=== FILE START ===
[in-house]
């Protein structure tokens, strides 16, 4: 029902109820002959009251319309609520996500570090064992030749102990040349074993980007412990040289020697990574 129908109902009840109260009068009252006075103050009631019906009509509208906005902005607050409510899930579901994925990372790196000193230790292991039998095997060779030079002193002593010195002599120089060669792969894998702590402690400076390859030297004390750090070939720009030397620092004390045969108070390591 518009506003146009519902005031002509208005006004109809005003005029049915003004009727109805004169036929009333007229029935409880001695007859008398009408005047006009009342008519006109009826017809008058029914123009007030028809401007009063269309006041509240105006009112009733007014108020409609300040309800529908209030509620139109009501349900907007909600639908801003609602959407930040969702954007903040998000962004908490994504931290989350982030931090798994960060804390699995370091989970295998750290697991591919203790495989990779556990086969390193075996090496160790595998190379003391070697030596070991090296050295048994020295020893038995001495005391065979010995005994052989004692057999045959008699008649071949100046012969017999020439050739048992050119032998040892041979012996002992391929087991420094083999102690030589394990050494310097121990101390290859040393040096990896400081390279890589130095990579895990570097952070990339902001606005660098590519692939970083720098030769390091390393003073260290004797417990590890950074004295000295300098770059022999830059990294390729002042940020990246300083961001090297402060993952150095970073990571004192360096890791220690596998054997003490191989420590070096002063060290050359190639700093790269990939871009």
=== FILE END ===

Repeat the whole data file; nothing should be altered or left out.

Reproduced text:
[in-house]
């Protein structure tokens, strides 16, 4: 029902109820002959009251319309609520996500570090064992030749102990040349074993980007412990040289020697990574 129908109902009840109260009068009252006075103050009631019906009509509208906005902005607050409510899930579901994925990372790196000193230790292991039998095997060779030079002193002593010195002599120089060669792969894998702590402690400076390859030297004390750090070939720009030397620092004390045969108070390591 518009506003146009519902005031002509208005006004109809005003005029049915003004009727109805004169036929009333007229029935409880001695007859008398009408005047006009009342008519006109009826017809008058029914123009007030028809401007009063269309006041509240105006009112009733007014108020409609300040309800529908209030509620139109009501349900907007909600639908801003609602959407930040969702954007903040998000962004908490994504931290989350982030931090798994960060804390699995370091989970295998750290697991591919203790495989990779556990086969390193075996090496160790595998190379003391070697030596070991090296050295048994020295020893038995001495005391065979010995005994052989004692057999045959008699008649071949100046012969017999020439050739048992050119032998040892041979012996002992391929087991420094083999102690030589394990050494310097121990101390290859040393040096990896400081390279890589130095990579895990570097952070990339902001606005660098590519692939970083720098030769390091390393003073260290004797417990590890950074004295000295300098770059022999830059990294390729002042940020990246300083961001090297402060993952150095970073990571004192360096890791220690596998054997003490191989420590070096002063060290050359190639700093790269990939871009």